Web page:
Miro – Open Source Alternative to Joost and Much More

Just few days ago Miro, billed as ‘Groundbreaking Internet TV software“, the open and free video player, has gone 1.0, and launched in a polished, slick package for Linux, Mac and Windows. Miro (formerly Democracy Player) is the open and free alternative to Joost, Windows Media Player and iTunes for getting, watching and organizing your video. In place of DRM and proprietary formats, Miro uses the VLC video-engine to play practically every video format under the sun. It has over 2,700 channels of free content, and it uses BitTorrent to download, which means that the creators you love won’t get clobbered by bandwidth bills when their videos get popular.

Miro allows you to search, subscribe to, and view any number of video podcasts. A handy guide is built right into the client so you’ll never be without content, but if you can’t find something that strikes your fancy there the ability to search across a number of video sharing sites is also baked right into the app.

Miro 1.0 also takes a bold stand against main competitor Joost. The revamped front door of the site has a huge banner reading “Better Than Joost.” (Miro vs Joost comparison) [I personally haven’t tried Joost, but liked Democracy Player]

Here’s run down of some new features:

  • Video Format Support — Miro claims it can play just about anything, MPEG, Quicktime, AVI, H.264, Divx, Windows Media, Flash Video, and more. I’ve yet to encounter a file that didn’t play in Miro.
  • Video Playlists and Watched Folders — if you aren’t grabbing all your video content through Miro, just tell the app where you’re storing it and it’ll show up in your playlists regardless of where you got it.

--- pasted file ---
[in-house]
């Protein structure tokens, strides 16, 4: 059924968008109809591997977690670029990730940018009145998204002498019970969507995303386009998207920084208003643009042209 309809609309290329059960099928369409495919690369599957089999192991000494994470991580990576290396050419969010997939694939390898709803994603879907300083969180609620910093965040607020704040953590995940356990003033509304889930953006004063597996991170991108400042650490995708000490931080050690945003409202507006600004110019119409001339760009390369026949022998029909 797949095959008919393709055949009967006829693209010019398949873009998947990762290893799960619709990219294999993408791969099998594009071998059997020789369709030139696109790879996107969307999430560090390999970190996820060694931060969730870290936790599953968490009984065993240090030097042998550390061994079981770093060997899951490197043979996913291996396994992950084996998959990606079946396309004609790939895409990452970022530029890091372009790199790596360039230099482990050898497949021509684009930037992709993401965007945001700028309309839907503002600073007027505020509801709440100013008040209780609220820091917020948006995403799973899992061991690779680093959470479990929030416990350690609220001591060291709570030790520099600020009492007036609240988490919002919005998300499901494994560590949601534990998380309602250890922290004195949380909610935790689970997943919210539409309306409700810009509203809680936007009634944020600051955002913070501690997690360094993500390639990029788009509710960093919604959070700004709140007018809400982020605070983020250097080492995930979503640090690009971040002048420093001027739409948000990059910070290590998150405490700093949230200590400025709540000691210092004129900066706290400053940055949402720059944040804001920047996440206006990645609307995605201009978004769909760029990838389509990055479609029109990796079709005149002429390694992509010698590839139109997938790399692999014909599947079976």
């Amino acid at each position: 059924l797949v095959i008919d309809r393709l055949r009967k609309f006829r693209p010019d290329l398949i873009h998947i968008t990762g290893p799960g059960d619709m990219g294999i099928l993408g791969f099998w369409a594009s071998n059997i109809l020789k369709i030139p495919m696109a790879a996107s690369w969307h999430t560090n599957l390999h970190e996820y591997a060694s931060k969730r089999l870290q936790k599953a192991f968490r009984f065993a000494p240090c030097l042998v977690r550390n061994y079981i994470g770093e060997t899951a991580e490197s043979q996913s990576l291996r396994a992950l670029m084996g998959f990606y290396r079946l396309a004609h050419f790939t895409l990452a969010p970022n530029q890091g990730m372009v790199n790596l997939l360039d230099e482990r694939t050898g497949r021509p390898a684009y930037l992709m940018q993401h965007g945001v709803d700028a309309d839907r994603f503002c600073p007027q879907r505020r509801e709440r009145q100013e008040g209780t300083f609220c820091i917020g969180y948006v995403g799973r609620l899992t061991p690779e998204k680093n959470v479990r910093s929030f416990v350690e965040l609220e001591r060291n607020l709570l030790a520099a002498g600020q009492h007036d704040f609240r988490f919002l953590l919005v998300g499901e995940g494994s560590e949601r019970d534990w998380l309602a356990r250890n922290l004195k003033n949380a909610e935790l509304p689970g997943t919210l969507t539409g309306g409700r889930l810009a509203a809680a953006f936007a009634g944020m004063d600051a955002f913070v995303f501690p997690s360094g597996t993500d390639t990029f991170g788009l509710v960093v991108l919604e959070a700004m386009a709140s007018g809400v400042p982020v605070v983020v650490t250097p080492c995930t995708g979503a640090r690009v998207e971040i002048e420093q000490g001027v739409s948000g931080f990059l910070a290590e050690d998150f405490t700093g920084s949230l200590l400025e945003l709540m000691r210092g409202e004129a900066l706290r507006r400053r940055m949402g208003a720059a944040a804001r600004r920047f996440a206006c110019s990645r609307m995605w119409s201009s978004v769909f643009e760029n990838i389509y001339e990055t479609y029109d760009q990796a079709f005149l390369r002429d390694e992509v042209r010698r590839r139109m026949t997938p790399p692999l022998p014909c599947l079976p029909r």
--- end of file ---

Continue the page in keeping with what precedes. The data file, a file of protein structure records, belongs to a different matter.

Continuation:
• BitTorrent and RSS support — Miro can download individual BitTorrent files and torrents that are in feeds and you can subscribe to any video RSS feed you like. There’s even a setting to auto-download new videos whenever they show up in a subscribed feed.
  • Saved Search Channels — like smart folders essentially. If you search for a something specific across sites and you like the results, you can add it as a channel and new videos will appear that meet the saved search criteria.
  • Social site integration — Got a video you like and want to tell the world? Every video in Miro has quick links to post to Digg, Reddit, del.icio.us, and Video Bomb.

Miro is created by a charitable foundation called the Participatory Culture Foundation, an organization that also makes complimentary, free packages like Broadcast Machine (for publishing your own video channels) and VideoBomb (like Digg, but for video). The foundation pays programmers to improve the technology, and it’s entirely free to use and improve.

“I love Miro because it just works, no other video on the web is like that,” said John Lilly, COO of Mozilla and a PCF board member. “Miro represents a great blend between a web application and a desktop application.”

Miro allows you to organize your subscriptions in channels, create playlists, and much more. Miro is available for Linux, Mac OS X and Windows. Link

Spend few hours of your this weekend trying out this great new and finalized killer application.

Miro’s launch comes at a crucial time in the fight for open media. Net neutrality, media consolidation, and Digital Rights Management (DRM) are all causing controversy online. Miro comes down firmly on the side of openness.

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